Sunday, September 8, 2019

Church Discipline

How should “erring” brothers and sisters1 be treated in a Christian community of faith that uses the Bible as a guide for life? Jesus followers and early Christians2 were scarcely consistent on this issue. I stumbled across the problem of church discipline in Baptist Bible Study one recent Sunday morning. We were discussing Titus chapter three (one of the Pastoral letters—First and Second Timothy being the other two) when the problem surfaced:

As for a man who is factious3 after admonishing him once or twice have nothing more to do with him (Titus 3:10 RSV; compare 2 Tim 2:23-26; 2 Thess 3:14-15).

This statement seems to evoke the practice of shunning. As far as I know shunning is not something that is practiced today in those mainstream Protestant churches that emerged out of the reformation. Some religious groups, however, do practice shunning as a form of religious community discipline.4 As I understand the practice of shunning, the excommunicated/shunned person may still live in the community but no one will have anything to do with him or her. This advice by the author of Titus (called the “Pastor”) seems to be an informal process, rather than an official act of the community, however.

            The passage that is best known is Matt 18:15-17, but recommends a different and more formal practice in dealing with erring brothers and sisters:

If your brother sins against you, go and tell him his fault, between you and him alone. If he listens to you, you have gained your brother. But if he does not listen, take one or two others along with you, that every word may be confirmed by the evidence of two or three witnesses. If he refuses to listen to them, tell it to the church; and if he refuses to listen to the church, let him be to you as a Gentile and a tax collector (RSV; see also 1 Tim 6:19-20).

This form of official discipline also seems to end in shunning. In ancient Judaism a proper member of the community would not associate with Gentiles or tax collectors.

            Paul, on the other hand, is somewhat more callous in 1 Cor 5:1-5. Here are his final statements on the situation in the passage: “Let him who has done this be removed from among you” (1 Cor 5:2, RSV; i.e., put him/her out of the community), he writes to the church. And adds further: “you are to deliver this man to Satan for the destruction of the flesh that his spirit may be saved in the day of the Lord Jesus” (1 Cor 5:5, RSV; see also 1 Tim 1:20, and similarly in Galatians 1:6-9). He does sound more compassionate in Galatians 6:1: “Brethren, if a man is overtaken in any trespass, you who are spiritual should restore him in a spirit of gentleness” (RSV; and similarly in James 5:19-20), but, alas, it is not how he treated the brother in 1 Cor 5:1-5 (quoted above).

            Suppose you were the one considered by others in the community to have erred in some way; how are you supposed to act? The principle stated in Matt 5:23-26 offers some guidance:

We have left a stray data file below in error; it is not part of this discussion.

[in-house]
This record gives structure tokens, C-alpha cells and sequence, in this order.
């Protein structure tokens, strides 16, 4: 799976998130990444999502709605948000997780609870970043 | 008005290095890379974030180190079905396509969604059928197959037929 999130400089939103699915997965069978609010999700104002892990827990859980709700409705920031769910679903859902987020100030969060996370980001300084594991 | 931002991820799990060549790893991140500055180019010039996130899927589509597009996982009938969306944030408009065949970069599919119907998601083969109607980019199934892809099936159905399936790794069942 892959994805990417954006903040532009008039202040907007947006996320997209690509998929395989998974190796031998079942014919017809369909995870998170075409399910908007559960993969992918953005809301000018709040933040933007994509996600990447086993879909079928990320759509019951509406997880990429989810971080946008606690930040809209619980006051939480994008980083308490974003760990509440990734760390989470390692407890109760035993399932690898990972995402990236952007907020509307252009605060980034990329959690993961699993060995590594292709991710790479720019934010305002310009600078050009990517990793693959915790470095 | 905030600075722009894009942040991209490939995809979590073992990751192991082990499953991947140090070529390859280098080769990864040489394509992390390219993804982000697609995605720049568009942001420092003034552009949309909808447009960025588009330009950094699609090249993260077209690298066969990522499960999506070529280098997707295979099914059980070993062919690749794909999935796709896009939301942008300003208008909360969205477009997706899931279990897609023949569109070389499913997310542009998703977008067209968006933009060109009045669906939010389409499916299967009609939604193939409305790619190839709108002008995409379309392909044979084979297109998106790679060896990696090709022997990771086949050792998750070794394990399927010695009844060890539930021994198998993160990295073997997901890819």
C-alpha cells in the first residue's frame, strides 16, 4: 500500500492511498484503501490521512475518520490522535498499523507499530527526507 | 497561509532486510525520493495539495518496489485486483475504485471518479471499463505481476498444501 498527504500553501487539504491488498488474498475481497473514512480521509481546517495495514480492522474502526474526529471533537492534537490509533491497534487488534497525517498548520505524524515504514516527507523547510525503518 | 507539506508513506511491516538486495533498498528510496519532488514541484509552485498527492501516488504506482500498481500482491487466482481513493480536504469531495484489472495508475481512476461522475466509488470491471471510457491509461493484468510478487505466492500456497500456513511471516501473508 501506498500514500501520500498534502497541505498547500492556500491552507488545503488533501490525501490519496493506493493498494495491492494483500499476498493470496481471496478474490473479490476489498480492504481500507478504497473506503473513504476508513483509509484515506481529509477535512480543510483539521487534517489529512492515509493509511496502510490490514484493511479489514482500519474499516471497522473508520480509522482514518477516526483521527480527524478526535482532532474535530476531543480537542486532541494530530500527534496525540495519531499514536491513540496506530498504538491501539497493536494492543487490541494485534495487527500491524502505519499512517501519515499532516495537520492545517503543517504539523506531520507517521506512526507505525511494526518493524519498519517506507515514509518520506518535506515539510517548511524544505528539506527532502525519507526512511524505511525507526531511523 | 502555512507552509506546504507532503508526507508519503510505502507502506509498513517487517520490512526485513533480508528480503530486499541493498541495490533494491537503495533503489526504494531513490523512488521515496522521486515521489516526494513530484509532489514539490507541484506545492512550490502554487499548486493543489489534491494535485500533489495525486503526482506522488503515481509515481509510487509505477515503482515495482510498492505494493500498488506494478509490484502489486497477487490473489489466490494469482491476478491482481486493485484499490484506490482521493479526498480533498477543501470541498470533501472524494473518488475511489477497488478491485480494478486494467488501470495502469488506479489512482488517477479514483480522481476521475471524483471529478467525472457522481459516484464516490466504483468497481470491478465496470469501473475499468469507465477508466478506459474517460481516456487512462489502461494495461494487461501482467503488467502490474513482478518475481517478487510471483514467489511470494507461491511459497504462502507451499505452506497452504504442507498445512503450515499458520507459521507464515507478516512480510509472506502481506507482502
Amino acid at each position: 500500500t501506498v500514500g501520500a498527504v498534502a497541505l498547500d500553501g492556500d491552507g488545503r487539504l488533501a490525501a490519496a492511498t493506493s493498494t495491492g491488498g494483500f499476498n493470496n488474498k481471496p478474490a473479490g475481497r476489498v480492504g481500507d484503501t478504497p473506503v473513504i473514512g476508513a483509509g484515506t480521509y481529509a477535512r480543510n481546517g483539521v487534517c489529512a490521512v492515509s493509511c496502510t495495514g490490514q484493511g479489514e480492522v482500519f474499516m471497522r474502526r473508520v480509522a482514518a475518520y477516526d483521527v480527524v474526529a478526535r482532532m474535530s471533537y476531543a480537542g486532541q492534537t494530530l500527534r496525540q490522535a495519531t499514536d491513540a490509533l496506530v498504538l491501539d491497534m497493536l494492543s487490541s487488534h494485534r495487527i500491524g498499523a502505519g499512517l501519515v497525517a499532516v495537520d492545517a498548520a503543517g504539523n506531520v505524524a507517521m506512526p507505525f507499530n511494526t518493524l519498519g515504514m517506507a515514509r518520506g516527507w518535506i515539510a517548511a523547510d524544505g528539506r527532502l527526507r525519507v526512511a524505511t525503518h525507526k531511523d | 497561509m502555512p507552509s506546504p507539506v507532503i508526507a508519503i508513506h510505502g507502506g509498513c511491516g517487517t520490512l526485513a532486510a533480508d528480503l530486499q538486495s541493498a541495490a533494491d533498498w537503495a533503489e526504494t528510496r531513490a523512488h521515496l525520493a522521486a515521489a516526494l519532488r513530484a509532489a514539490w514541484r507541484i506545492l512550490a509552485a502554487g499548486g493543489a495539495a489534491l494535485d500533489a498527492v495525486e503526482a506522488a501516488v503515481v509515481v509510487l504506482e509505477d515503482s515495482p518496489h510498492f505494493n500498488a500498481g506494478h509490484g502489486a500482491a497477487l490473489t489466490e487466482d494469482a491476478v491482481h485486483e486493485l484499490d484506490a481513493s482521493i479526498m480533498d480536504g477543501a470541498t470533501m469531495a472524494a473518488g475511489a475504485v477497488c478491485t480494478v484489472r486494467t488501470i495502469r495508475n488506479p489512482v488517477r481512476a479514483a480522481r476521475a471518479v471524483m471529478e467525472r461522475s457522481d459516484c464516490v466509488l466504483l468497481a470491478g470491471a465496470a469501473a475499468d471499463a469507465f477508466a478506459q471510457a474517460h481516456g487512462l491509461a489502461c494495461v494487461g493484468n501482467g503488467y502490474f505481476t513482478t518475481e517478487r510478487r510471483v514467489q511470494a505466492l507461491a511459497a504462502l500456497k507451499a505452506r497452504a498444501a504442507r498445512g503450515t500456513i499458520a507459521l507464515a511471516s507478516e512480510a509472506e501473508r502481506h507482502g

So if you are offering your gift at the altar, and there remember that your brother has something against you, leave your gift there before the altar and go; first be reconciled to your brother, and then come and offer your gift (Matt 5:23-24, RSV).

If you are the erring brother or sister the principle reflected in this passage puts the responsibility for reconciliation on you rather than your accuser.

            The word “discipline” in English is generally used with an emphasis on control or punishment. Meanings of the word include “to punish or penalize for the sake of discipline”; “to train or develop by instruction and exercise”; “to bring (a group) under control”; “to impose order upon.” Hence, a “disciplinarian,” is “one who disciplines or imposes order.”

The basic goal of these passages in the New Testament related to discipline in the community of faith can be summed up as being for the purposes of punishment and group control—even though Paul states that it is for therapeutic purposes (1 Cor 5:5). One would have hoped that the practices of the community would have better characterized it as a center of healing and reconciliation, much as Paul envisioned in Gal 3:28:

There is neither Jew nor Greek, there is neither slave nor free, there is neither male nor female; for you are all one in Christ Jesus (RSV; compare 1 Cor 12:13; Col 3:11).

The church as a center of reconciliation and healing remains an ideal to be pursued but it is scarcely a goal that can ever be achieved.

            At its base church discipline in the early gatherings of faith was an attempt at controlling the thinking of members of the community (Phil 4:2-3; 1 Tim 6:20-21; 2 Tim 3:8-9; 2 Tim 4:14-15; Heb 13:17), and it appears that it was no more successful then than it is now.

Charles W. Hedrick
Professor Emeritus
Missouri State University

1Those who disagree with the accepted views of the community may not think they are guilty of error, however.
2They are not the same thing.
3The Greek word translated by “factious,” (airetikos), according to the lexicon, relates to causing divisions, and is the adjective related to airesis “party, school, faction, or heresy.”
4For example, the Mennonites and the Amish.